Termite Behavior Can Be Altered By Various Types Of Wood Fungus
Termites mostly feed on natural sources of wood and dead plant matter located in regions that are largely uninhabited. Although termites are ecologically important for clearing land of dead wood and plant matter, numerous fungal species are also essential for wood degradation. Termites and fungi both thrive within hot, wet and humid conditions, and both compete for nutritional and water resources. In fact, termites and fungi have been known to partition their mutual habitat in order to fairly divide resources, and some termites have evolved symbiotic relationships with fungi. Not surprisingly, different species of wood-degrading fungi can alter termite behavior, which may play a part in facilitating their mutually cooperative relationship. Some species of wood-degrading fungi can even repel termites or slow their feeding. These forms of wood-degrading fungi could be used for developing new termite control strategies.
The species of wood-degrading fungus known as G. trabeum contains a chemical that is identical to a trail-pheromone that is emitted by termites. This fungus has also been found to influence the manner in which termites construct their tube shelters and select their food. Pest control researchers once created a bait-trap for termites by mixing G. trabeum with a slow acting poison that termite workers acquire before spreading the poison to the rest of their colony. A 2002 study had researchers expose termites to three different types of fungi. When eastern subterranean termites and Formosan subterranean termites were given a choice between a fungus-free sawdust pile and three other piles that had been colonized with white rot, brown rot and litter rot fungi, both termite species preferred all three of the fungal sawdust piles over the fungus-free sawdust pile. Both species preferred white rot and litter rot fungi over brown rot fungi. Also, all three of the fungal sawdust piles caused Formosan termites to increase their tunneling speeds while untreated sawdust had no effect on tunneling speed. It has been suggested that some wood-degrading fungi allows termites to absorb more nutrients in wood, which may increase their energy levels. Several different types of wood-degrading fungi have shown promise as bait components in termite traps.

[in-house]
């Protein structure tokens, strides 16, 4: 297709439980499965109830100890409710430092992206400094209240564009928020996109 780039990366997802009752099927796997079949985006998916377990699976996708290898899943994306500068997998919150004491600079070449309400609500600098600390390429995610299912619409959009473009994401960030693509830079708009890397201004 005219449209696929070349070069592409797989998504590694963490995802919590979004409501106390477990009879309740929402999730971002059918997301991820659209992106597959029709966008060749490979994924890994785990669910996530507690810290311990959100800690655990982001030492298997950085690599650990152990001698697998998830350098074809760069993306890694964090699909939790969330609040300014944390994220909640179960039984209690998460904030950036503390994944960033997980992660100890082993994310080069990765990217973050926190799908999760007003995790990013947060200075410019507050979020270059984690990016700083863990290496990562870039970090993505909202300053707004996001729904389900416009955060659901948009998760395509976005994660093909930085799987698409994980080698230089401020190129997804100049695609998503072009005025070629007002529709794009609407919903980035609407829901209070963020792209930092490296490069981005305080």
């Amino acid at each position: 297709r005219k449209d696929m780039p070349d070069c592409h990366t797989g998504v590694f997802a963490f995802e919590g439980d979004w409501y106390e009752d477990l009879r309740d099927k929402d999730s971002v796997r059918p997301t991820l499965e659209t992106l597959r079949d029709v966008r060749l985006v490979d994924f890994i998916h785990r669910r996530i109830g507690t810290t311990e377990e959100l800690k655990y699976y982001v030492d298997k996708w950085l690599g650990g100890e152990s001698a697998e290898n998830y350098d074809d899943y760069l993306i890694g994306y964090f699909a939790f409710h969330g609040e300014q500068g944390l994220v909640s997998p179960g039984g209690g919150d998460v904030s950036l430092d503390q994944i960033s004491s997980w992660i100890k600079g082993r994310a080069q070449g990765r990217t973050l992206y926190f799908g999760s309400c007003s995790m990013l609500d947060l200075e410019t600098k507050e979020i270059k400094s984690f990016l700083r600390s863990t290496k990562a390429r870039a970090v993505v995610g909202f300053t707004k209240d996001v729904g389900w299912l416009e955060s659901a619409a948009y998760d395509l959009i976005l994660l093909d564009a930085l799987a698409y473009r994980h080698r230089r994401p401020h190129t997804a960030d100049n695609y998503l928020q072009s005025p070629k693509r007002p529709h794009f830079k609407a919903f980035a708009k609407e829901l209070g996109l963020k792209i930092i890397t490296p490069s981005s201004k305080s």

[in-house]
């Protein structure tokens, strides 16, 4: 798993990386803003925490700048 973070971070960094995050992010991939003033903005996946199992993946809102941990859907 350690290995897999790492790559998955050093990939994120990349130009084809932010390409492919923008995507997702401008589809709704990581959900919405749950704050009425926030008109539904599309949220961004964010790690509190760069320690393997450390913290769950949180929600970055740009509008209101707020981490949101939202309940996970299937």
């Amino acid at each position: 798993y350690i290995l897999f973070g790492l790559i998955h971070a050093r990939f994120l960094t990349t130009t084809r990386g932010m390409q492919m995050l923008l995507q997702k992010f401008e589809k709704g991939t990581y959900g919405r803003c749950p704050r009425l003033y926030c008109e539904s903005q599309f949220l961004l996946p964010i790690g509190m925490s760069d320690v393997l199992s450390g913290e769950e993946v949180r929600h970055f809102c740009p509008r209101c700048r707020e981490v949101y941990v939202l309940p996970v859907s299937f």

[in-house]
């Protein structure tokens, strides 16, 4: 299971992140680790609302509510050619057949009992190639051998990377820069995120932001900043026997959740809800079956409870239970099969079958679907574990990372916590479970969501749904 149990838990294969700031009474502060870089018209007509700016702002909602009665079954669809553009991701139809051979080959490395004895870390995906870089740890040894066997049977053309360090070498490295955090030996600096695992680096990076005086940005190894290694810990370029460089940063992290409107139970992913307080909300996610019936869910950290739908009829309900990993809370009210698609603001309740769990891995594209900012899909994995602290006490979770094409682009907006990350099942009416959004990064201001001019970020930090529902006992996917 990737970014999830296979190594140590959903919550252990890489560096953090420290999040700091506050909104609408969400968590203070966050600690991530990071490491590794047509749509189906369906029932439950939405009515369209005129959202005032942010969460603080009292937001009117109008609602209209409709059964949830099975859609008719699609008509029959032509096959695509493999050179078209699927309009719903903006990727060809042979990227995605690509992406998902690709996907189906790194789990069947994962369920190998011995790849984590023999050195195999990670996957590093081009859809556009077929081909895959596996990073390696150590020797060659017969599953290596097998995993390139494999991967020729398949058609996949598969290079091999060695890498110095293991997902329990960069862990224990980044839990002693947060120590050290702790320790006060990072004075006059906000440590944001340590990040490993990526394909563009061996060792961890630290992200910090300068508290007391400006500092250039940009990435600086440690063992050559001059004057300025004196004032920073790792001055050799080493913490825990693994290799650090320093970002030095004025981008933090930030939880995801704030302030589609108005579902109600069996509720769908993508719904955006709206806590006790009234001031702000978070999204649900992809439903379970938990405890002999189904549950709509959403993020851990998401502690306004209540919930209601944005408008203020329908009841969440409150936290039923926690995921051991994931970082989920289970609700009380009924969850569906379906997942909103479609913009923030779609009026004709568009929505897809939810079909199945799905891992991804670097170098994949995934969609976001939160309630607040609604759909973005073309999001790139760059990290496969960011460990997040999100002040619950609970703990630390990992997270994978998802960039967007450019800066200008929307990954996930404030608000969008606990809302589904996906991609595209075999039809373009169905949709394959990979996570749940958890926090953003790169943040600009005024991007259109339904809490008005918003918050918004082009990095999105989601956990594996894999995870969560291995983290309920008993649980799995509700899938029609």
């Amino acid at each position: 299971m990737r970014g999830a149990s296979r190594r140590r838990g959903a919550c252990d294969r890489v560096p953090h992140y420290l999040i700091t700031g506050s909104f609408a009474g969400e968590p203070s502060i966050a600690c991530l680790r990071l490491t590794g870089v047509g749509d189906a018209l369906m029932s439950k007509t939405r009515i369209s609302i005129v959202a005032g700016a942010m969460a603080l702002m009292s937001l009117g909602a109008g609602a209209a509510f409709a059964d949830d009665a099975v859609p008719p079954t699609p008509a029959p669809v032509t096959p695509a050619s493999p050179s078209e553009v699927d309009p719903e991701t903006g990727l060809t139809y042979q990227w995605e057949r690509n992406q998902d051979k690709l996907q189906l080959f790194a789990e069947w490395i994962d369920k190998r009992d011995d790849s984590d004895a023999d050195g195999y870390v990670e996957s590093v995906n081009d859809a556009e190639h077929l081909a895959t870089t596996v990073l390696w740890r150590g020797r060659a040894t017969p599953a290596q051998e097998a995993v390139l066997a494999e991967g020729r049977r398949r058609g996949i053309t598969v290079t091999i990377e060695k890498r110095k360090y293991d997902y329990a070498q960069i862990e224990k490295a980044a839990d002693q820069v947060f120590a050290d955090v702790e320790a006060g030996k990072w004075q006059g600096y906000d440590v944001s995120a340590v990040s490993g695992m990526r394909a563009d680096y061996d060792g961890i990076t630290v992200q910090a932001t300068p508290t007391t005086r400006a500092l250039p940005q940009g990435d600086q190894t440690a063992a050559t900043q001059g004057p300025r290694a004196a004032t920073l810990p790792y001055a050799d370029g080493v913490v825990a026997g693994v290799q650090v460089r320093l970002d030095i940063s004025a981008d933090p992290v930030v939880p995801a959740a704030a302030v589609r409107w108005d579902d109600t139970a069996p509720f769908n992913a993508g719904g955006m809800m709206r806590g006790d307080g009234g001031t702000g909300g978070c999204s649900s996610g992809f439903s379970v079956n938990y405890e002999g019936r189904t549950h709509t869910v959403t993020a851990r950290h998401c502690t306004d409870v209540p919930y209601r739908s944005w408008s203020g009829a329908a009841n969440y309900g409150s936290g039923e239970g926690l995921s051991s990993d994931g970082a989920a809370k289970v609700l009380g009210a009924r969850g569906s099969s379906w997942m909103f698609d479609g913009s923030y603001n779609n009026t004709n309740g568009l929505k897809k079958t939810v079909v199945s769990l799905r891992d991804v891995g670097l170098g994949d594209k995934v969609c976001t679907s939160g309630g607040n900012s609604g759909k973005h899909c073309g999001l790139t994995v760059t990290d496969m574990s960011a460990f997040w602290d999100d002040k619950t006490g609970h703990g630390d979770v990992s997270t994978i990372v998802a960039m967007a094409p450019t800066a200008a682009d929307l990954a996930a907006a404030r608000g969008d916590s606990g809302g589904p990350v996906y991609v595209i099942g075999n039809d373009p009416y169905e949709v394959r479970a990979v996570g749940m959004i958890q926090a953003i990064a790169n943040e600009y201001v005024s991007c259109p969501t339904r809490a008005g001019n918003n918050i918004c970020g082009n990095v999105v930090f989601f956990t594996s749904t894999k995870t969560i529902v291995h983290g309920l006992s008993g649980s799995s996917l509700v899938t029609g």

Do you think that some types of wood-degrading fungi that could attract termites to bait-traps could be harmful to humans?